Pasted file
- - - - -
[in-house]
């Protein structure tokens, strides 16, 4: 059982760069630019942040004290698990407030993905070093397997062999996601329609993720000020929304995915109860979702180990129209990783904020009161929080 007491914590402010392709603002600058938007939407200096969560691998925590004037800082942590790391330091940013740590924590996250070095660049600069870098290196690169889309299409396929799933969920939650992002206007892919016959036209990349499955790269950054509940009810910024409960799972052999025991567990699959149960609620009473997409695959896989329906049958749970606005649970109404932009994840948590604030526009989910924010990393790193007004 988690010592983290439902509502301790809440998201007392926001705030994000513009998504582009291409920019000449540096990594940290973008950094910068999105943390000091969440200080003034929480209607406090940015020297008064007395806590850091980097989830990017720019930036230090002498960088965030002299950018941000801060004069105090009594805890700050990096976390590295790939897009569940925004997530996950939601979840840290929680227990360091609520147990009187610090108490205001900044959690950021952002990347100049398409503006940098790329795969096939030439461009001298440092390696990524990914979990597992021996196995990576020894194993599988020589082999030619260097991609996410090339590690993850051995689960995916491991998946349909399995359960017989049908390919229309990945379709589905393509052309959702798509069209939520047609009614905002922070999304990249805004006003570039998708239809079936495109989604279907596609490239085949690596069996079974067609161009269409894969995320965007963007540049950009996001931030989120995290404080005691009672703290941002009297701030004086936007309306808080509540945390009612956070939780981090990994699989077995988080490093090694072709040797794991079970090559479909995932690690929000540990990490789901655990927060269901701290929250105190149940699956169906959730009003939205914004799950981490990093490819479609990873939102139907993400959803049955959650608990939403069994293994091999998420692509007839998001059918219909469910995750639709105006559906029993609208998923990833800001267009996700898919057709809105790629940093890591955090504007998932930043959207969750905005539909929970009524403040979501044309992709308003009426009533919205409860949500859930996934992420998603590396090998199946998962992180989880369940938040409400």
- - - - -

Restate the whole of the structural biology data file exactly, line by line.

[in-house]
């Protein structure tokens, strides 16, 4: 059982760069630019942040004290698990407030993905070093397997062999996601329609993720000020929304995915109860979702180990129209990783904020009161929080 007491914590402010392709603002600058938007939407200096969560691998925590004037800082942590790391330091940013740590924590996250070095660049600069870098290196690169889309299409396929799933969920939650992002206007892919016959036209990349499955790269950054509940009810910024409960799972052999025991567990699959149960609620009473997409695959896989329906049958749970606005649970109404932009994840948590604030526009989910924010990393790193007004 988690010592983290439902509502301790809440998201007392926001705030994000513009998504582009291409920019000449540096990594940290973008950094910068999105943390000091969440200080003034929480209607406090940015020297008064007395806590850091980097989830990017720019930036230090002498960088965030002299950018941000801060004069105090009594805890700050990096976390590295790939897009569940925004997530996950939601979840840290929680227990360091609520147990009187610090108490205001900044959690950021952002990347100049398409503006940098790329795969096939030439461009001298440092390696990524990914979990597992021996196995990576020894194993599988020589082999030619260097991609996410090339590690993850051995689960995916491991998946349909399995359960017989049908390919229309990945379709589905393509052309959702798509069209939520047609009614905002922070999304990249805004006003570039998708239809079936495109989604279907596609490239085949690596069996079974067609161009269409894969995320965007963007540049950009996001931030989120995290404080005691009672703290941002009297701030004086936007309306808080509540945390009612956070939780981090990994699989077995988080490093090694072709040797794991079970090559479909995932690690929000540990990490789901655990927060269901701290929250105190149940699956169906959730009003939205914004799950981490990093490819479609990873939102139907993400959803049955959650608990939403069994293994091999998420692509007839998001059918219909469910995750639709105006559906029993609208998923990833800001267009996700898919057709809105790629940093890591955090504007998932930043959207969750905005539909929970009524403040979501044309992709308003009426009533919205409860949500859930996934992420998603590396090998199946998962992180989880369940938040409400």